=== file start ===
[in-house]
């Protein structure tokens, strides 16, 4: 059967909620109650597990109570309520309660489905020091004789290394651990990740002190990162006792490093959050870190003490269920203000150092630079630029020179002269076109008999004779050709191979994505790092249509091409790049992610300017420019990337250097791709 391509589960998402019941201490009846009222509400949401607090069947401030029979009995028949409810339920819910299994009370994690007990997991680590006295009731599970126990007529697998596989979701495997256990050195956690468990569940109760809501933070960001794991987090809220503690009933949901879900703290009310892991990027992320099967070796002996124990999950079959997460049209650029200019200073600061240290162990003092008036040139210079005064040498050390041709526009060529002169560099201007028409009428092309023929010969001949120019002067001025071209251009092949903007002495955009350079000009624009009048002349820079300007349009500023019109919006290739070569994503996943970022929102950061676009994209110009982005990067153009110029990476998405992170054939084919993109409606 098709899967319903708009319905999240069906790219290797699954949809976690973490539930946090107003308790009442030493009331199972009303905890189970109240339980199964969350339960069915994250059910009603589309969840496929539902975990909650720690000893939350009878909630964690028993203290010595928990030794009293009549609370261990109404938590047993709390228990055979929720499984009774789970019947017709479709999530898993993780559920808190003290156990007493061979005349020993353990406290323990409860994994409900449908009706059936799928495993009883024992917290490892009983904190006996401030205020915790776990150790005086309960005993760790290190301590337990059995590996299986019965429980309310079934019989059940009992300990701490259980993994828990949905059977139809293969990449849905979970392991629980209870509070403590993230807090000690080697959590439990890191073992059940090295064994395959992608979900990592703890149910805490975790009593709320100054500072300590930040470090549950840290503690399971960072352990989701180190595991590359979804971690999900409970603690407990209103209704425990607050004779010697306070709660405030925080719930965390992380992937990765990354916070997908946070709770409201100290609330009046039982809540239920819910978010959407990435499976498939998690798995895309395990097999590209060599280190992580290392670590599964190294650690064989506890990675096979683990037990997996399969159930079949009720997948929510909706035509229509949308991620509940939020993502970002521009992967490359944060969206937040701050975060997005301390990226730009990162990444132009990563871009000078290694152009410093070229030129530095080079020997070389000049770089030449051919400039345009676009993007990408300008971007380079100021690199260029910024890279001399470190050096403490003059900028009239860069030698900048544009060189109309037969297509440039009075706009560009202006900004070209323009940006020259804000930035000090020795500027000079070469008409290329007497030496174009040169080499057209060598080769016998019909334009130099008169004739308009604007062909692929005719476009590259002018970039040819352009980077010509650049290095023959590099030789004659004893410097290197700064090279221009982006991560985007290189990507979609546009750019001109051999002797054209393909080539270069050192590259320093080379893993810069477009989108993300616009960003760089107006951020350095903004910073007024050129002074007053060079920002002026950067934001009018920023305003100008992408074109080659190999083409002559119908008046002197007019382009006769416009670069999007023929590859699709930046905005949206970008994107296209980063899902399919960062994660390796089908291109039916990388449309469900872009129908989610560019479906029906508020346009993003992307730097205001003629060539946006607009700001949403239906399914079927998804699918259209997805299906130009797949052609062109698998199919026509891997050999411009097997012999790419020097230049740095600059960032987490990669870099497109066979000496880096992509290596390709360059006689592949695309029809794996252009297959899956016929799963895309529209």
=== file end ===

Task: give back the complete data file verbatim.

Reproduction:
[in-house]
């Protein structure tokens, strides 16, 4: 059967909620109650597990109570309520309660489905020091004789290394651990990740002190990162006792490093959050870190003490269920203000150092630079630029020179002269076109008999004779050709191979994505790092249509091409790049992610300017420019990337250097791709 391509589960998402019941201490009846009222509400949401607090069947401030029979009995028949409810339920819910299994009370994690007990997991680590006295009731599970126990007529697998596989979701495997256990050195956690468990569940109760809501933070960001794991987090809220503690009933949901879900703290009310892991990027992320099967070796002996124990999950079959997460049209650029200019200073600061240290162990003092008036040139210079005064040498050390041709526009060529002169560099201007028409009428092309023929010969001949120019002067001025071209251009092949903007002495955009350079000009624009009048002349820079300007349009500023019109919006290739070569994503996943970022929102950061676009994209110009982005990067153009110029990476998405992170054939084919993109409606 098709899967319903708009319905999240069906790219290797699954949809976690973490539930946090107003308790009442030493009331199972009303905890189970109240339980199964969350339960069915994250059910009603589309969840496929539902975990909650720690000893939350009878909630964690028993203290010595928990030794009293009549609370261990109404938590047993709390228990055979929720499984009774789970019947017709479709999530898993993780559920808190003290156990007493061979005349020993353990406290323990409860994994409900449908009706059936799928495993009883024992917290490892009983904190006996401030205020915790776990150790005086309960005993760790290190301590337990059995590996299986019965429980309310079934019989059940009992300990701490259980993994828990949905059977139809293969990449849905979970392991629980209870509070403590993230807090000690080697959590439990890191073992059940090295064994395959992608979900990592703890149910805490975790009593709320100054500072300590930040470090549950840290503690399971960072352990989701180190595991590359979804971690999900409970603690407990209103209704425990607050004779010697306070709660405030925080719930965390992380992937990765990354916070997908946070709770409201100290609330009046039982809540239920819910978010959407990435499976498939998690798995895309395990097999590209060599280190992580290392670590599964190294650690064989506890990675096979683990037990997996399969159930079949009720997948929510909706035509229509949308991620509940939020993502970002521009992967490359944060969206937040701050975060997005301390990226730009990162990444132009990563871009000078290694152009410093070229030129530095080079020997070389000049770089030449051919400039345009676009993007990408300008971007380079100021690199260029910024890279001399470190050096403490003059900028009239860069030698900048544009060189109309037969297509440039009075706009560009202006900004070209323009940006020259804000930035000090020795500027000079070469008409290329007497030496174009040169080499057209060598080769016998019909334009130099008169004739308009604007062909692929005719476009590259002018970039040819352009980077010509650049290095023959590099030789004659004893410097290197700064090279221009982006991560985007290189990507979609546009750019001109051999002797054209393909080539270069050192590259320093080379893993810069477009989108993300616009960003760089107006951020350095903004910073007024050129002074007053060079920002002026950067934001009018920023305003100008992408074109080659190999083409002559119908008046002197007019382009006769416009670069999007023929590859699709930046905005949206970008994107296209980063899902399919960062994660390796089908291109039916990388449309469900872009129908989610560019479906029906508020346009993003992307730097205001003629060539946006607009700001949403239906399914079927998804699918259209997805299906130009797949052609062109698998199919026509891997050999411009097997012999790419020097230049740095600059960032987490990669870099497109066979000496880096992509290596390709360059006689592949695309029809794996252009297959899956016929799963895309529209």